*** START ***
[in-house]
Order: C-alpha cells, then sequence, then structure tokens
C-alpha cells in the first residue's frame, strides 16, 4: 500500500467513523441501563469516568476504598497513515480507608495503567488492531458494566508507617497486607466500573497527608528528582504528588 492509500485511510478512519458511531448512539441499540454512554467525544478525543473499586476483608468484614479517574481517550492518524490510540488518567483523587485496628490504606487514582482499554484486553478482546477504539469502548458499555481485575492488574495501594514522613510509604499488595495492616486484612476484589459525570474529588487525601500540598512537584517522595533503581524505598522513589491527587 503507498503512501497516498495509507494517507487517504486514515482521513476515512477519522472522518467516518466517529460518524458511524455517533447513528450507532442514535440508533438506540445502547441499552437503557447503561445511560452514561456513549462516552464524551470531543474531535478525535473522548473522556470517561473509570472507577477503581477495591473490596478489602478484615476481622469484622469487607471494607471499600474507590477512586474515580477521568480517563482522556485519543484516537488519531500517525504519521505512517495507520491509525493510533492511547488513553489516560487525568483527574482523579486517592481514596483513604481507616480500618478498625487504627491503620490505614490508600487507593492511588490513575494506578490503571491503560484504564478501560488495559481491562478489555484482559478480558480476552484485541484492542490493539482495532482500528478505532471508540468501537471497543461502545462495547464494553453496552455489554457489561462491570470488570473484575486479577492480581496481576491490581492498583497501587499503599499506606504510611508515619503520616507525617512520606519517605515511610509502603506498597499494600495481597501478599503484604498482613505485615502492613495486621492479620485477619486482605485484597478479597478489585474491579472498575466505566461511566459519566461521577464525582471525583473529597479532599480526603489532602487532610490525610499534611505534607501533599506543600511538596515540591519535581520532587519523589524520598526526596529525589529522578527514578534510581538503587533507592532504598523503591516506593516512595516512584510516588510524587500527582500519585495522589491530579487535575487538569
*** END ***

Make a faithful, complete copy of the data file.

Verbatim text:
[in-house]
Order: C-alpha cells, then sequence, then structure tokens
C-alpha cells in the first residue's frame, strides 16, 4: 500500500467513523441501563469516568476504598497513515480507608495503567488492531458494566508507617497486607466500573497527608528528582504528588 492509500485511510478512519458511531448512539441499540454512554467525544478525543473499586476483608468484614479517574481517550492518524490510540488518567483523587485496628490504606487514582482499554484486553478482546477504539469502548458499555481485575492488574495501594514522613510509604499488595495492616486484612476484589459525570474529588487525601500540598512537584517522595533503581524505598522513589491527587 503507498503512501497516498495509507494517507487517504486514515482521513476515512477519522472522518467516518466517529460518524458511524455517533447513528450507532442514535440508533438506540445502547441499552437503557447503561445511560452514561456513549462516552464524551470531543474531535478525535473522548473522556470517561473509570472507577477503581477495591473490596478489602478484615476481622469484622469487607471494607471499600474507590477512586474515580477521568480517563482522556485519543484516537488519531500517525504519521505512517495507520491509525493510533492511547488513553489516560487525568483527574482523579486517592481514596483513604481507616480500618478498625487504627491503620490505614490508600487507593492511588490513575494506578490503571491503560484504564478501560488495559481491562478489555484482559478480558480476552484485541484492542490493539482495532482500528478505532471508540468501537471497543461502545462495547464494553453496552455489554457489561462491570470488570473484575486479577492480581496481576491490581492498583497501587499503599499506606504510611508515619503520616507525617512520606519517605515511610509502603506498597499494600495481597501478599503484604498482613505485615502492613495486621492479620485477619486482605485484597478479597478489585474491579472498575466505566461511566459519566461521577464525582471525583473529597479532599480526603489532602487532610490525610499534611505534607501533599506543600511538596515540591519535581520532587519523589524520598526526596529525589529522578527514578534510581538503587533507592532504598523503591516506593516512595516512584510516588510524587500527582500519585495522589491530579487535575487538569